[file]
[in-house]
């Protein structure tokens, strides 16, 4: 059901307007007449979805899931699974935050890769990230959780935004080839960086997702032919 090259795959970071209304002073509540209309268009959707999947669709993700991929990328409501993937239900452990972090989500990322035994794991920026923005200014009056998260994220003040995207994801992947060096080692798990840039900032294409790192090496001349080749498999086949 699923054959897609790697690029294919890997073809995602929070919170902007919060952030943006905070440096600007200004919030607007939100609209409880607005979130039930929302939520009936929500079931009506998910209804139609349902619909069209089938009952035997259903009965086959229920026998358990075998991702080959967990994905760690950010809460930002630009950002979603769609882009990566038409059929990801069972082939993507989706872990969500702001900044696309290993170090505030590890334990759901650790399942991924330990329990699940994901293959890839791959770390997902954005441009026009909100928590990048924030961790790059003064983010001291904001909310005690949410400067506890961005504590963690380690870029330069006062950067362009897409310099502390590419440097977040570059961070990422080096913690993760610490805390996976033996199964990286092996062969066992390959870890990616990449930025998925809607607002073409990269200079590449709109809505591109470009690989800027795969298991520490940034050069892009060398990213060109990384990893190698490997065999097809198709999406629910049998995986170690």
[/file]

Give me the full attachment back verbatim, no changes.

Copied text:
[in-house]
């Protein structure tokens, strides 16, 4: 059901307007007449979805899931699974935050890769990230959780935004080839960086997702032919 090259795959970071209304002073509540209309268009959707999947669709993700991929990328409501993937239900452990972090989500990322035994794991920026923005200014009056998260994220003040995207994801992947060096080692798990840039900032294409790192090496001349080749498999086949 699923054959897609790697690029294919890997073809995602929070919170902007919060952030943006905070440096600007200004919030607007939100609209409880607005979130039930929302939520009936929500079931009506998910209804139609349902619909069209089938009952035997259903009965086959229920026998358990075998991702080959967990994905760690950010809460930002630009950002979603769609882009990566038409059929990801069972082939993507989706872990969500702001900044696309290993170090505030590890334990759901650790399942991924330990329990699940994901293959890839791959770390997902954005441009026009909100928590990048924030961790790059003064983010001291904001909310005690949410400067506890961005504590963690380690870029330069006062950067362009897409310099502390590419440097977040570059961070990422080096913690993760610490805390996976033996199964990286092996062969066992390959870890990616990449930025998925809607607002073409990269200079590449709109809505591109470009690989800027795969298991520490940034050069892009060398990213060109990384990893190698490997065999097809198709999406629910049998995986170690």